Grease Trap Cleaning
Grease traps are installed in septic tanks to separate the wastewater from fats, oils and grease. The trap is also known as a sewer interceptor, which means it catches all of these things before they reach your home's plumbing system! A common misconception about this contraption is that it smells bad; sometimes sewage can be mistaken for FOG because some gases present create an odor. However, there usually isn't any stink surrounding our modern day version - thanks to advanced design techniques! Another question people have when dealing with their own tank: how often should I service my grease trap? It depends on what kind you have but typically one-time every month or three months works best depending on usage and habits at home.
Septic Grease Trap
Septic grease traps are a necessary part of your septic tank system. With no way around it, you need one for the proper function and maintenance of your entire plumbing network. To keep things running smoothly, periodically service both your sewage pump and its accompanying grease trap to avoid clogs that prevent effluent from being pumped away efficiently through pipes leading outside the house. Schedule an appointment with professional sewer servicers if this job is too messy or hard; they'll get everything done professionally without any mess at all!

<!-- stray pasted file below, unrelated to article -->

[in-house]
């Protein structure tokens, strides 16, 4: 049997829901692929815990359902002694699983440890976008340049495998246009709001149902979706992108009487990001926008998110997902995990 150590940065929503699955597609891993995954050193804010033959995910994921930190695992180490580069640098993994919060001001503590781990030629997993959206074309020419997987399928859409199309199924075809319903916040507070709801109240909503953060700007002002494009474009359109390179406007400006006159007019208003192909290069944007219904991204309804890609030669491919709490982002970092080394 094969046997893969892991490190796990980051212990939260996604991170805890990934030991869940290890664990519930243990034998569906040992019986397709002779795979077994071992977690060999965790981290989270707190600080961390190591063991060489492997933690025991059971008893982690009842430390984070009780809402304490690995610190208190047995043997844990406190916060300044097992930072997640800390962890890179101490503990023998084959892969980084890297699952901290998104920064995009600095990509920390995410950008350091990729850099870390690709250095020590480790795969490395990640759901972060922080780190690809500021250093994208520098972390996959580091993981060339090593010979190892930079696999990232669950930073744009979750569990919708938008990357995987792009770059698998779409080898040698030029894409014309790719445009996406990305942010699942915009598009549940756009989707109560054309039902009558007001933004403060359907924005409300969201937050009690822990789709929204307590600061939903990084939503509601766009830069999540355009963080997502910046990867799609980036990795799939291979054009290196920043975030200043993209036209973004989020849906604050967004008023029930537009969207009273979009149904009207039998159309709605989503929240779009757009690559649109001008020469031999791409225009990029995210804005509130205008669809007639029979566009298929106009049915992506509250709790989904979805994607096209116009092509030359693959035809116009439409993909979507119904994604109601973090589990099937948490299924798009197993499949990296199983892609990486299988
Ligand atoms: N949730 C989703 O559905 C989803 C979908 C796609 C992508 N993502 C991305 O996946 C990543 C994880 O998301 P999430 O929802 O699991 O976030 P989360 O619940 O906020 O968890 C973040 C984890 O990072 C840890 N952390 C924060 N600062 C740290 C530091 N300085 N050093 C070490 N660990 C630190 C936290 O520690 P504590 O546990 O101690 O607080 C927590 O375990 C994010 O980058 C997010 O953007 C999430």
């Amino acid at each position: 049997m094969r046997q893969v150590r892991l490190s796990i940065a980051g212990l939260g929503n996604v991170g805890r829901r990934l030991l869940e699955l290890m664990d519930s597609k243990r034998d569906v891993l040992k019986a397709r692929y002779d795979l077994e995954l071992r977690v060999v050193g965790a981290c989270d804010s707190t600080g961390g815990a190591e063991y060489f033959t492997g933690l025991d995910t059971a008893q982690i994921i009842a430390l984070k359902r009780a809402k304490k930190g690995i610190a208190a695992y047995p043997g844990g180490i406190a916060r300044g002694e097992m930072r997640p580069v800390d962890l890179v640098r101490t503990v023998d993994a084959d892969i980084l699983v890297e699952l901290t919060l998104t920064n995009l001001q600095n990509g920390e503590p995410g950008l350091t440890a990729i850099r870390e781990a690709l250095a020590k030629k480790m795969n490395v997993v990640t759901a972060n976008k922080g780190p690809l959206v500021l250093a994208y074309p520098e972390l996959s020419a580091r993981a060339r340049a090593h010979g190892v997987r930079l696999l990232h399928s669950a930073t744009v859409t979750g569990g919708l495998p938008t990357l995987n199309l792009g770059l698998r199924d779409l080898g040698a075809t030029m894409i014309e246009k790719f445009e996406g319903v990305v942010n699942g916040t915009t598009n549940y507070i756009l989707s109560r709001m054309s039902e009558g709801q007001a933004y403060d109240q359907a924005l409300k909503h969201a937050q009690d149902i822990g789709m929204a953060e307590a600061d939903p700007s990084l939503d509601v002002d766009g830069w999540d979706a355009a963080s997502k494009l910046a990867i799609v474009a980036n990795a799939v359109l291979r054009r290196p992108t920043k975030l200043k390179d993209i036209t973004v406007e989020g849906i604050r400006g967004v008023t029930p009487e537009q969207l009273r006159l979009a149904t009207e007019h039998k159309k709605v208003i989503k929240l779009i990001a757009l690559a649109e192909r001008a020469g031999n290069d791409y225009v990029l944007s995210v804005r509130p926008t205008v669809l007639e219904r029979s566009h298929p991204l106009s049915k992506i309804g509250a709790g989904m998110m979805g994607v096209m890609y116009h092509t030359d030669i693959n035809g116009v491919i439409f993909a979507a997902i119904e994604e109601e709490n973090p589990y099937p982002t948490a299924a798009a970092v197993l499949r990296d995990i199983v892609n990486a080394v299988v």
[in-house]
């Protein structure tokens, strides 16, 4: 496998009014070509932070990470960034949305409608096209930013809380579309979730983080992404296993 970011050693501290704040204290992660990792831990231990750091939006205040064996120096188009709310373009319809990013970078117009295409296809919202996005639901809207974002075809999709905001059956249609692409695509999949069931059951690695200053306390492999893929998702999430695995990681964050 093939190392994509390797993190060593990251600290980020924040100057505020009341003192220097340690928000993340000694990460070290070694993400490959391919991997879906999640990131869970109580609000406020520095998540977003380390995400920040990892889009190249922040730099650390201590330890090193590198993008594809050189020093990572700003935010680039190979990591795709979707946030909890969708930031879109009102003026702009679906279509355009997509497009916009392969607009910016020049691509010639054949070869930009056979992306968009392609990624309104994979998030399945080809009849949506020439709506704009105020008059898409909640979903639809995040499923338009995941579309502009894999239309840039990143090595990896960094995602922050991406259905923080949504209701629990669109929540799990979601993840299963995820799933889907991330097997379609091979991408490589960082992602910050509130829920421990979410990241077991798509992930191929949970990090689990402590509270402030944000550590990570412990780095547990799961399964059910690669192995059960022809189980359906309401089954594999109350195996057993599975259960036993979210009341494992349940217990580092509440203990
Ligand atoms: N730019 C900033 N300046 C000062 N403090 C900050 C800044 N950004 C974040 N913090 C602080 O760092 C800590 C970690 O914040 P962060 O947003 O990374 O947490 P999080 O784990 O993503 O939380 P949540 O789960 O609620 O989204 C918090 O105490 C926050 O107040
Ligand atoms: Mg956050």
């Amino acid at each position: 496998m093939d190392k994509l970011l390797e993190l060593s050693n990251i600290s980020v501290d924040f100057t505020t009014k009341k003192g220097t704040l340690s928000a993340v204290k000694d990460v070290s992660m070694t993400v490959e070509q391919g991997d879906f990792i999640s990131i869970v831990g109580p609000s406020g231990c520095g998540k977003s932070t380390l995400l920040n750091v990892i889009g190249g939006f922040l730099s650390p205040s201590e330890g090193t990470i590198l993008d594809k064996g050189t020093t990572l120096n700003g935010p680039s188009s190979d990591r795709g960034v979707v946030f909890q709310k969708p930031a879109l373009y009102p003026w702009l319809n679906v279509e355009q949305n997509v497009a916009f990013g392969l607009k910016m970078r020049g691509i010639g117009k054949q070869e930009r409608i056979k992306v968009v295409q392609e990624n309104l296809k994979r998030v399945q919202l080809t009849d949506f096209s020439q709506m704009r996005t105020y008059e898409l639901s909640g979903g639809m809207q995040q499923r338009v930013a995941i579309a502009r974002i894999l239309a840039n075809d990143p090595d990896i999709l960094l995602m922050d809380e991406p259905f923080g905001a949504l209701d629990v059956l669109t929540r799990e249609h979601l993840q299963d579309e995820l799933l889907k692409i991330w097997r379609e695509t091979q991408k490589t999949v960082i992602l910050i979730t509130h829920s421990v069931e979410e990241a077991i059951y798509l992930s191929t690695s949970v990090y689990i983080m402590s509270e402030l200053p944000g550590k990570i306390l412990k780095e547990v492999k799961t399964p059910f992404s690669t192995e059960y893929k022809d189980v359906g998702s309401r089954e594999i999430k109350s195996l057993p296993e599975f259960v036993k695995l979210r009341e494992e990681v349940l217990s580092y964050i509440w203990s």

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When should I get my grease trap cleaned?
If you live in an area serviced by a septic company, then it is best to maintain your greasy trap cleanings every three months. Every month-to-three months will be sufficient depending on the educational level of those servicing and monitoring for that location. If there are any nonstandard regulations set forth by law or federal guidelines surrounding restaurants with no disposal system outside their building, they must schedule monthly maintenance checks at least 90 days apart from one another to avoid being fined or shut down due to negligence practices (or lack thereof) within these comments so far about this particular topic now under discussion as we speak today.
Disposing of the collected FOG?
Fats, oils and grease are collected from septic systems to be disposed of properly. If not removed correctly they can solidify when cooled and block the drainage system entirely. Brown (brown) greases is pumped into a truck for disposal by ocala septic experts while yellow (yellow)-greased materials must go through an additional process before being sent off for processing as household trash or animal feedstock at our facility's treatment plant in another location."
Outside Grease Trap
Grease traps that are located in the outside world can be a tough service to get done. It involves some manual labor and may involve getting dirty or greasy, so make sure you're prepared for it before starting your work day! Luckily there's an easier option out there: septic tank pumping of Ocala will take care of everything from start to finish - all at no cost! Removing the lid is usually difficult with just one pair of hands- luckily our team has what they need on their end as well.